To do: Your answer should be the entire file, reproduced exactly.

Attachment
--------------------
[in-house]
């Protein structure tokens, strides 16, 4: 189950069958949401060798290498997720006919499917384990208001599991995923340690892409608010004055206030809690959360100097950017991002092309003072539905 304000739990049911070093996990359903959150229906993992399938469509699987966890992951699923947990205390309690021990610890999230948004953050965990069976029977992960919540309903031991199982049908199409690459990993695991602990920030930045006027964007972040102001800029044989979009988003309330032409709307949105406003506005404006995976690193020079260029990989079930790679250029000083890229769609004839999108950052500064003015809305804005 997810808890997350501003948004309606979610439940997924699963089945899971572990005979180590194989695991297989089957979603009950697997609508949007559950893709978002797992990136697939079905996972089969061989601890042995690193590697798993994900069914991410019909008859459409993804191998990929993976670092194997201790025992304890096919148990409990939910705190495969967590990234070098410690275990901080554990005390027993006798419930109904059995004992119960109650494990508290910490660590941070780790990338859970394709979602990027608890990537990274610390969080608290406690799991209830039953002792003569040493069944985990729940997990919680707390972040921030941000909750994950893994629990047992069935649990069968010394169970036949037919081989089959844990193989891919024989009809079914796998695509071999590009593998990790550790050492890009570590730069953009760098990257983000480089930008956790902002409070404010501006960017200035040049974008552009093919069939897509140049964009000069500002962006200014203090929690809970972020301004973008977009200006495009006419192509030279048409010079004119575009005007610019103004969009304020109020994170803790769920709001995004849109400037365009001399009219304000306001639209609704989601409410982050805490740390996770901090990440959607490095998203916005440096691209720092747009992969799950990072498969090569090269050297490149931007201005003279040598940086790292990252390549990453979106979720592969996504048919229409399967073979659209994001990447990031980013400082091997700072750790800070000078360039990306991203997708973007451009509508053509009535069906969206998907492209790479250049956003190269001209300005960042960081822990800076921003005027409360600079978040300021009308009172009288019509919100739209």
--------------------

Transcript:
[in-house]
């Protein structure tokens, strides 16, 4: 189950069958949401060798290498997720006919499917384990208001599991995923340690892409608010004055206030809690959360100097950017991002092309003072539905 304000739990049911070093996990359903959150229906993992399938469509699987966890992951699923947990205390309690021990610890999230948004953050965990069976029977992960919540309903031991199982049908199409690459990993695991602990920030930045006027964007972040102001800029044989979009988003309330032409709307949105406003506005404006995976690193020079260029990989079930790679250029000083890229769609004839999108950052500064003015809305804005 997810808890997350501003948004309606979610439940997924699963089945899971572990005979180590194989695991297989089957979603009950697997609508949007559950893709978002797992990136697939079905996972089969061989601890042995690193590697798993994900069914991410019909008859459409993804191998990929993976670092194997201790025992304890096919148990409990939910705190495969967590990234070098410690275990901080554990005390027993006798419930109904059995004992119960109650494990508290910490660590941070780790990338859970394709979602990027608890990537990274610390969080608290406690799991209830039953002792003569040493069944985990729940997990919680707390972040921030941000909750994950893994629990047992069935649990069968010394169970036949037919081989089959844990193989891919024989009809079914796998695509071999590009593998990790550790050492890009570590730069953009760098990257983000480089930008956790902002409070404010501006960017200035040049974008552009093919069939897509140049964009000069500002962006200014203090929690809970972020301004973008977009200006495009006419192509030279048409010079004119575009005007610019103004969009304020109020994170803790769920709001995004849109400037365009001399009219304000306001639209609704989601409410982050805490740390996770901090990440959607490095998203916005440096691209720092747009992969799950990072498969090569090269050297490149931007201005003279040598940086790292990252390549990453979106979720592969996504048919229409399967073979659209994001990447990031980013400082091997700072750790800070000078360039990306991203997708973007451009509508053509009535069906969206998907492209790479250049956003190269001209300005960042960081822990800076921003005027409360600079978040300021009308009172009288019509919100739209």